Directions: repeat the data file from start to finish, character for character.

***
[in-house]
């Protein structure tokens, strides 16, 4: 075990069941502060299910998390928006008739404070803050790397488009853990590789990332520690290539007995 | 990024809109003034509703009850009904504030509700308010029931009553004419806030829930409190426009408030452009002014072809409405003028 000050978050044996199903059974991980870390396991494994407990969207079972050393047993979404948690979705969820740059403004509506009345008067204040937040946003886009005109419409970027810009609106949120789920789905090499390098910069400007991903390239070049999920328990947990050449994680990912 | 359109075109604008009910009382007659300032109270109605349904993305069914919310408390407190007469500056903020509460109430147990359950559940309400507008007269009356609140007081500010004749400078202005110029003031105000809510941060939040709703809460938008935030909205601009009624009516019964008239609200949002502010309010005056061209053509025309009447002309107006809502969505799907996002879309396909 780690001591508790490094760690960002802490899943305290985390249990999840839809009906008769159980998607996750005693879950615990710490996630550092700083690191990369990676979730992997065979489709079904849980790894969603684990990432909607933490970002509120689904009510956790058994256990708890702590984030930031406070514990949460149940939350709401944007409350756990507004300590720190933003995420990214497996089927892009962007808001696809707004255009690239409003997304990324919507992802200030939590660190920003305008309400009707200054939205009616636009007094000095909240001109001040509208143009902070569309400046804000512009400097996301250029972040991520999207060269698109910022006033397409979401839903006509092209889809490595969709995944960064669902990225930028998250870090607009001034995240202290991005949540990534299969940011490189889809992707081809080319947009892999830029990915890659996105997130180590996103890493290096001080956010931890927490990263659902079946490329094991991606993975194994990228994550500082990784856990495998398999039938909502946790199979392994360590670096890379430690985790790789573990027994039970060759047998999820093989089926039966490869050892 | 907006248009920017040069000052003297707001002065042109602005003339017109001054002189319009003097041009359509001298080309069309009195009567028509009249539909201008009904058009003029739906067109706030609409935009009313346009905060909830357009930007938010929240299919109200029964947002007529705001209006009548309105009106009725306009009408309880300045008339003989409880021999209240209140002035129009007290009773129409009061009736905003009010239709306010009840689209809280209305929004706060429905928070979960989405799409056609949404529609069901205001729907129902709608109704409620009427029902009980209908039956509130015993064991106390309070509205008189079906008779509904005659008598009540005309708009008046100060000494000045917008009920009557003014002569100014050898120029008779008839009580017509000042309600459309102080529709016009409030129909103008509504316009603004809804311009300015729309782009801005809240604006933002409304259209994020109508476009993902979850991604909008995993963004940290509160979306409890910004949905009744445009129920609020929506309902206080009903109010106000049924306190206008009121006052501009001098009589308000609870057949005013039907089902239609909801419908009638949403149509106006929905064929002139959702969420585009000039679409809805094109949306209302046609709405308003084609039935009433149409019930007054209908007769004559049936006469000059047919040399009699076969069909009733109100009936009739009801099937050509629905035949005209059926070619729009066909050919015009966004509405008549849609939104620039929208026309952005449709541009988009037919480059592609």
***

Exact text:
[in-house]
């Protein structure tokens, strides 16, 4: 075990069941502060299910998390928006008739404070803050790397488009853990590789990332520690290539007995 | 990024809109003034509703009850009904504030509700308010029931009553004419806030829930409190426009408030452009002014072809409405003028 000050978050044996199903059974991980870390396991494994407990969207079972050393047993979404948690979705969820740059403004509506009345008067204040937040946003886009005109419409970027810009609106949120789920789905090499390098910069400007991903390239070049999920328990947990050449994680990912 | 359109075109604008009910009382007659300032109270109605349904993305069914919310408390407190007469500056903020509460109430147990359950559940309400507008007269009356609140007081500010004749400078202005110029003031105000809510941060939040709703809460938008935030909205601009009624009516019964008239609200949002502010309010005056061209053509025309009447002309107006809502969505799907996002879309396909 780690001591508790490094760690960002802490899943305290985390249990999840839809009906008769159980998607996750005693879950615990710490996630550092700083690191990369990676979730992997065979489709079904849980790894969603684990990432909607933490970002509120689904009510956790058994256990708890702590984030930031406070514990949460149940939350709401944007409350756990507004300590720190933003995420990214497996089927892009962007808001696809707004255009690239409003997304990324919507992802200030939590660190920003305008309400009707200054939205009616636009007094000095909240001109001040509208143009902070569309400046804000512009400097996301250029972040991520999207060269698109910022006033397409979401839903006509092209889809490595969709995944960064669902990225930028998250870090607009001034995240202290991005949540990534299969940011490189889809992707081809080319947009892999830029990915890659996105997130180590996103890493290096001080956010931890927490990263659902079946490329094991991606993975194994990228994550500082990784856990495998398999039938909502946790199979392994360590670096890379430690985790790789573990027994039970060759047998999820093989089926039966490869050892 | 907006248009920017040069000052003297707001002065042109602005003339017109001054002189319009003097041009359509001298080309069309009195009567028509009249539909201008009904058009003029739906067109706030609409935009009313346009905060909830357009930007938010929240299919109200029964947002007529705001209006009548309105009106009725306009009408309880300045008339003989409880021999209240209140002035129009007290009773129409009061009736905003009010239709306010009840689209809280209305929004706060429905928070979960989405799409056609949404529609069901205001729907129902709608109704409620009427029902009980209908039956509130015993064991106390309070509205008189079906008779509904005659008598009540005309708009008046100060000494000045917008009920009557003014002569100014050898120029008779008839009580017509000042309600459309102080529709016009409030129909103008509504316009603004809804311009300015729309782009801005809240604006933002409304259209994020109508476009993902979850991604909008995993963004940290509160979306409890910004949905009744445009129920609020929506309902206080009903109010106000049924306190206008009121006052501009001098009589308000609870057949005013039907089902239609909801419908009638949403149509106006929905064929002139959702969420585009000039679409809805094109949306209302046609709405308003084609039935009433149409019930007054209908007769004559049936006469000059047919040399009699076969069909009733109100009936009739009801099937050509629905035949005209059926070619729009066909050919015009966004509405008549849609939104620039929208026309952005449709541009988009037919480059592609």